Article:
Multidimensional frailty score as a predictor of postoperative mortality

By | June 2, 2016

According to the 2010 U.S. Census, there are 40 million people (13% of the population) older than 65 years of age living in the U.S. This population has increased dramatically during the last two decades. Currently more than half of all surgeries are performed on this group of patients in the U.S.

Frailty is typically defined by the presence of three of the five following criteria: a) unintentional weight loss; b) exhaustion; c) muscle weakness; d) slowness while walking and; e) low level of activity. Older patients often have impaired physiological reserves and comorbid conditions that make them susceptible to postoperative complications, prolonged hospital stays, discharge to long-term facilities or nursing homes, and high mortality rate. In addition, socioeconomic factors have also been known to affect surgical mortality. Older patients should, therefore, be carefully screened before being submitted to major surgical procedures.

Current methods of preoperative risk stratification are limited and do not measure elderly patients’ physiological reserves appropriately. In 1941, the American Society of Anesthesiologists (ASA), introduced a classification system that  has been used over the years to assess the physical status of patients undergoing surgery. Patients are categorized into groups from I to V depending on the presence or absence of systemic disease. In case of emergency operations, an E is added to the Roman numeral (IE to VE).

ASA Classification System

ASA I:    healthy patient
ASA II:   mild systemic disease
ASA III:  systemic disease with definite functional limitation on life
ASA IV:  systemic disease that is a constant threat to life
ASA V:   moribund patient not expected to survive 24 hours with or without surgery

Although researchers have noted that ASA III and IV patients have higher morbidity and mortality rates than those with ASA I or II, the classification has been found to lack scientific precision due to lack of inter-rater reliability.

Other researchers have evaluated a battery of tests to try to determine surgical risk in elderly patients. The result is the Comprehensive Geriatric Assessment (CGA), which closely assesses patients’ frailty and provides a better assessment of patient’s physiological reserves than the conventional ASA classification.

In a 2014 study, Kim et al further fine-tuned the CGA by enrolling 358 patients who were tested before undergoing surgery. They were followed up for more than one year postoperatively. Overall, 275 patients were available for analysis. Patients who survived at least one year after the operations predominantly had benign disease, higher albumin levels, a lower Charlson index, fewer ADL difficulties, better cognitive function and nutritional status, lower risk of delirium, and longer mid-arm circumference than non-survivors.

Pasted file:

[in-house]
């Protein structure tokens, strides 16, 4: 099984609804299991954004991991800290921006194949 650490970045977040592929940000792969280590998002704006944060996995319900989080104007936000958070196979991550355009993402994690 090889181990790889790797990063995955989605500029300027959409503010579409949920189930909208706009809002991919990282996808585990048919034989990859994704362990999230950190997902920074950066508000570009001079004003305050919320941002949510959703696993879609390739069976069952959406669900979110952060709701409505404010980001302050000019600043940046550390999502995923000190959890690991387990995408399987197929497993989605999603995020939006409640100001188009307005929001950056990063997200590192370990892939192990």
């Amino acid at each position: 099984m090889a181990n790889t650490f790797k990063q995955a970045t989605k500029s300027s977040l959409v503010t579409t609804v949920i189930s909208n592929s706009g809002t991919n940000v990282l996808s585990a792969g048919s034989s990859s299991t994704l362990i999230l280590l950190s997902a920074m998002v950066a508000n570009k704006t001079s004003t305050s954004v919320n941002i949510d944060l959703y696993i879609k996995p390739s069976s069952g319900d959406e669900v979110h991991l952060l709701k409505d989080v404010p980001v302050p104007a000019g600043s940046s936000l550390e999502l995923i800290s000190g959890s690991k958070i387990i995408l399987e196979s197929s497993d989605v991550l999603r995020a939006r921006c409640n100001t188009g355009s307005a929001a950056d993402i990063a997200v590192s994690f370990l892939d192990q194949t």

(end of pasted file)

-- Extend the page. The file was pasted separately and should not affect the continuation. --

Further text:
Through regression analysis, a new scoring index (the Multidimensional Frailty Score or MFS) was established based on the following 9 factors. Each factor is rated from 0 to 2, with 0 being the best and 2 the worst:

  1. Malignant disease
  2. Charlson comorbidity index
  3. Albumin, g/dl
  4. Activities of daily living (ADL)
  5. Instrumental ADL
  6. Dementia
  7. Risk of delirium
  8. Mini-nutritional assessment (MNA)
  9. Mid-arm circumference, cm

The MFS was found to predict all cause-mortality rates more accurately than the ASA classification system. The sensitivity and specificity for predicting all cause-mortality rates were 84.0% and 69.2% respectively.
Patients with a total MFS score lower than 15 usually survived the operation and returned home. The MFS is predictive for survival and better than the conventional ASA classification as a risk predictor.

The study, although encouraging, was performed at a single hospital. It needs to be validated in a large population and across multiple institutions.

Nghia Vo

Nghia M. Vo, MD was trained as a surgeon in Hartford, Connecticut. He then completed a fellowship in Critical Care at New York Medical College. He now works as a Scientific Review Officer at the Agency for Healthcare Research and Quality (AHRQ). His previous research interests include portal hemodynamics and endothelial-seeded vascular grafts. His present focus is on healthcare research. Disclaimer: The views expressed are those of the author and do not necessarily reflect those of the Agency for Healthcare Research and Quality.

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About Nghia Vo

Nghia M. Vo, MD was trained as a surgeon in Hartford, Connecticut. He then completed a fellowship in Critical Care at New York Medical College. He now works as a Scientific Review Officer at the Agency for Healthcare Research and Quality (AHRQ). His previous research interests include portal hemodynamics and endothelial-seeded vascular grafts. His present focus is on healthcare research. Disclaimer: The views expressed are those of the author and do not necessarily reflect those of the Agency for Healthcare Research and Quality.